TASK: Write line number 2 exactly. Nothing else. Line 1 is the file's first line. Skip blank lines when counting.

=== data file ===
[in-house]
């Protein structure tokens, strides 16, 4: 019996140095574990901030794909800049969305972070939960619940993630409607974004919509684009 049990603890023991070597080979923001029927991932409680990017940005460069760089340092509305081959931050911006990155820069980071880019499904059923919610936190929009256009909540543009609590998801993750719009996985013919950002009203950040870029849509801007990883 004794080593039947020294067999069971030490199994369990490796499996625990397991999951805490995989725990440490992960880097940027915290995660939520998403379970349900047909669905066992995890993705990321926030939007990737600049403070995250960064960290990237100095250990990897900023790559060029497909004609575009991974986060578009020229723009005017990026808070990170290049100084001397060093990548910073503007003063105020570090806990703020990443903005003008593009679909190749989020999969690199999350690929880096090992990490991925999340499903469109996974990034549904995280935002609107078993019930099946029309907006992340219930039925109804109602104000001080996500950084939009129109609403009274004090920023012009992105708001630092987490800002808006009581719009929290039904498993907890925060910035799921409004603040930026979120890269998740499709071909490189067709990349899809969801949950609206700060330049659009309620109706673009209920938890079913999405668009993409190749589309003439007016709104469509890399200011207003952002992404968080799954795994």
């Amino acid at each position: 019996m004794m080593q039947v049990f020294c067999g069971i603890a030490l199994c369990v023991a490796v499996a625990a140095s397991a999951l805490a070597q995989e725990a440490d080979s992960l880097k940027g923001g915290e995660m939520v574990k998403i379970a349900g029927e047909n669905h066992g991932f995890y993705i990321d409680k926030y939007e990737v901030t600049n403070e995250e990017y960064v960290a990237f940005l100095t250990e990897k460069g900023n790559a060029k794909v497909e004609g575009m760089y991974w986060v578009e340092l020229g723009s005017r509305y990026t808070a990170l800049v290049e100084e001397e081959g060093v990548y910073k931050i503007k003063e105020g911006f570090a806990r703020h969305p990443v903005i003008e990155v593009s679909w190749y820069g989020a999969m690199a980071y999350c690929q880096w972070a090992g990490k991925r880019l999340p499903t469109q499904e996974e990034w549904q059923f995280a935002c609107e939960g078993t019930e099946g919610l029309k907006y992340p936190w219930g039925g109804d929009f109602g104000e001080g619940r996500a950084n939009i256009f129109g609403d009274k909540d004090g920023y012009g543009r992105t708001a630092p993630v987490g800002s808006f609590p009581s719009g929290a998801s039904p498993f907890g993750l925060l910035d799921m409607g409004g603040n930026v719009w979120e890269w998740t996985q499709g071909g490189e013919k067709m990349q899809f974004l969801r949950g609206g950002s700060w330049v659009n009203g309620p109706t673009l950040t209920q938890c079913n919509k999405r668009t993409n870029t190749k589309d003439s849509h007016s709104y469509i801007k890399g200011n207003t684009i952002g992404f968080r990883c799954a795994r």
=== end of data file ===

């Protein structure tokens, strides 16, 4: 019996140095574990901030794909800049969305972070939960619940993630409607974004919509684009 049990603890023991070597080979923001029927991932409680990017940005460069760089340092509305081959931050911006990155820069980071880019499904059923919610936190929009256009909540543009609590998801993750719009996985013919950002009203950040870029849509801007990883 004794080593039947020294067999069971030490199994369990490796499996625990397991999951805490995989725990440490992960880097940027915290995660939520998403379970349900047909669905066992995890993705990321926030939007990737600049403070995250960064960290990237100095250990990897900023790559060029497909004609575009991974986060578009020229723009005017990026808070990170290049100084001397060093990548910073503007003063105020570090806990703020990443903005003008593009679909190749989020999969690199999350690929880096090992990490991925999340499903469109996974990034549904995280935002609107078993019930099946029309907006992340219930039925109804109602104000001080996500950084939009129109609403009274004090920023012009992105708001630092987490800002808006009581719009929290039904498993907890925060910035799921409004603040930026979120890269998740499709071909490189067709990349899809969801949950609206700060330049659009309620109706673009209920938890079913999405668009993409190749589309003439007016709104469509890399200011207003952002992404968080799954795994």